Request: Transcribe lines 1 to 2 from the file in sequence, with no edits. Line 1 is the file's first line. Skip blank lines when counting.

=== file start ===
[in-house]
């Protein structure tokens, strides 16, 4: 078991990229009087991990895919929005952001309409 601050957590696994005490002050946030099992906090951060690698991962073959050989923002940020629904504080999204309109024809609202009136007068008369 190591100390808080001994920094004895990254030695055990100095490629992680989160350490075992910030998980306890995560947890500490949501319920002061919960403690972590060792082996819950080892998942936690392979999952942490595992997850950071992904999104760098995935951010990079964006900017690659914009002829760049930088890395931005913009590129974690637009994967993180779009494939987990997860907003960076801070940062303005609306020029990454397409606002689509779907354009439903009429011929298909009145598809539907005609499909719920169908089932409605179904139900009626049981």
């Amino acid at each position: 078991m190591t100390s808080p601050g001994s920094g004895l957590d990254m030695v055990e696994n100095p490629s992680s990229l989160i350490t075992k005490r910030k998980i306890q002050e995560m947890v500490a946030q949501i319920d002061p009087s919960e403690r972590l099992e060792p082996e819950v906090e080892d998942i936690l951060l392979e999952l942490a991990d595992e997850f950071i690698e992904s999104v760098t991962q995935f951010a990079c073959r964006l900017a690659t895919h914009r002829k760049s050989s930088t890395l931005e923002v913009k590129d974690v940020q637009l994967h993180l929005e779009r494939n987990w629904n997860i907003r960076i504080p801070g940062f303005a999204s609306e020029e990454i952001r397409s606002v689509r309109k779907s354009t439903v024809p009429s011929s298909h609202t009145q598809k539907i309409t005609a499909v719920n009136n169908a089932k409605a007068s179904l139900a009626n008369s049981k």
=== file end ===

[in-house]
């Protein structure tokens, strides 16, 4: 078991990229009087991990895919929005952001309409 601050957590696994005490002050946030099992906090951060690698991962073959050989923002940020629904504080999204309109024809609202009136007068008369 190591100390808080001994920094004895990254030695055990100095490629992680989160350490075992910030998980306890995560947890500490949501319920002061919960403690972590060792082996819950080892998942936690392979999952942490595992997850950071992904999104760098995935951010990079964006900017690659914009002829760049930088890395931005913009590129974690637009994967993180779009494939987990997860907003960076801070940062303005609306020029990454397409606002689509779907354009439903009429011929298909009145598809539907005609499909719920169908089932409605179904139900009626049981």